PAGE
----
Larry Raben (Cornelius Hackl in HELLO, DOLLY! Pittsburgh CLO with Victoria Clark as Dolly Levi, 2004)
Connections are everything in this business. Larry Raben had worked with director, Glenn Casale (known for reinventing the musical Peter Panwith Cathy Rigby), before.
In 2004, Larry was in New York doing The Producers as Leopold Bloom on Broadway. Pittsburgh CLO was mounting a production of Hello, Dolly! Glenn recommended Larry. At that time the
artistic director was Ben Kaplan who Larry had worked with at Casa Manana in
Fort Worth, Texas.
It was a nice convergence of people that Larry knew that said he would be great for the show. They brought him in.
He played Cornelius Hackl opposite Jacquelyn Piro Donovan as Irene Molloy (she has gone on to do two major productions of Dolly AS Dolly at North Shore Music Theatre in Massachusetts and North Carolina Theatre in Raleigh, North Carolina).
She is currently starring in Closer Than Everin New York and will also be
appearing in the upcoming Kathie Lee Gifford musical. Most recently, Jacquelyn appeared opposite Gary Beach (as Horace Vandergelder) at North Shore. She is a wonderful
actress. At Pittsburgh’s CLO, there Dolly was Victoria Clark. She was brilliant. You could not ask for a better voice or a more grounded actress.
Victoria Clark was an absolute dream to work
with. She had a twinkle in her eyes at all times. She is warm, creative, and inquisitive and playful and she set the tone in rehearsals from the top on
down. It was exciting to be in a room with her and Glenn. It was a wonderful
rehearsal room. During rehearsals, Victoria told everyone that afterward, she
was going to be working on a workshop of a new show in New York called The Light in the Piazza. It had been picked up by Lincoln Center in the fall and it was very special to her and would be a very limited run. She was hoping that the company would find their way to New York in the autumn to see it. The rest is history!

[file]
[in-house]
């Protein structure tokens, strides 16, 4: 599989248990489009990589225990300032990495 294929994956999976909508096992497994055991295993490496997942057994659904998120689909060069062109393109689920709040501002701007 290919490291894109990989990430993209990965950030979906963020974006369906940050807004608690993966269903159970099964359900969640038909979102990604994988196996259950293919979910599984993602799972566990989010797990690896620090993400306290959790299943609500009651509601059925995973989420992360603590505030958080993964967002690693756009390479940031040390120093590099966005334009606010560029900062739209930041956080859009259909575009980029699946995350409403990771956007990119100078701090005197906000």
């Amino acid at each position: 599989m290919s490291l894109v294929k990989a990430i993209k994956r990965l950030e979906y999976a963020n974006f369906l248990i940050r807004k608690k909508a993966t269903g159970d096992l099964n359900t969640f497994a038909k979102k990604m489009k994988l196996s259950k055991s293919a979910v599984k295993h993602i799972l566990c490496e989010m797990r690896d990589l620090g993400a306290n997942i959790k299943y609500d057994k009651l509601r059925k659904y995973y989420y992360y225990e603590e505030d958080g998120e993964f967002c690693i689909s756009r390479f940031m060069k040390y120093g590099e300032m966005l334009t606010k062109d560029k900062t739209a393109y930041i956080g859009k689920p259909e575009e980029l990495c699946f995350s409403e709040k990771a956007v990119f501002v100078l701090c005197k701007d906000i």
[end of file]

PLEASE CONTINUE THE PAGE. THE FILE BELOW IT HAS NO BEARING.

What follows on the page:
Lee Roy Reams, Carol, Jerry Herman, Bill Bateman (Photo courtesy: Bill Bateman)
Larry also played in The Matchmaker in college, as Barnaby Tucker. He has always been fascinated
with the story. He thinks the original script is witty, charming, and hilarious
He knows that Jerry Herman and Michael Stewart stayed true to the original source material. He had wanted to do the musical since doing the play in college. After doing the musical, Larry’s respect for both the play and the musical increased. Being able to sing those great songs AND having those great monologues, he realizes that there are not many musicals crafted in that fashion.
He has more respect for the piece and feels that it is truly one of the GREAT musicals of the American musical theater. He wishes more artists will take a look at how it is constructed and use it as a template.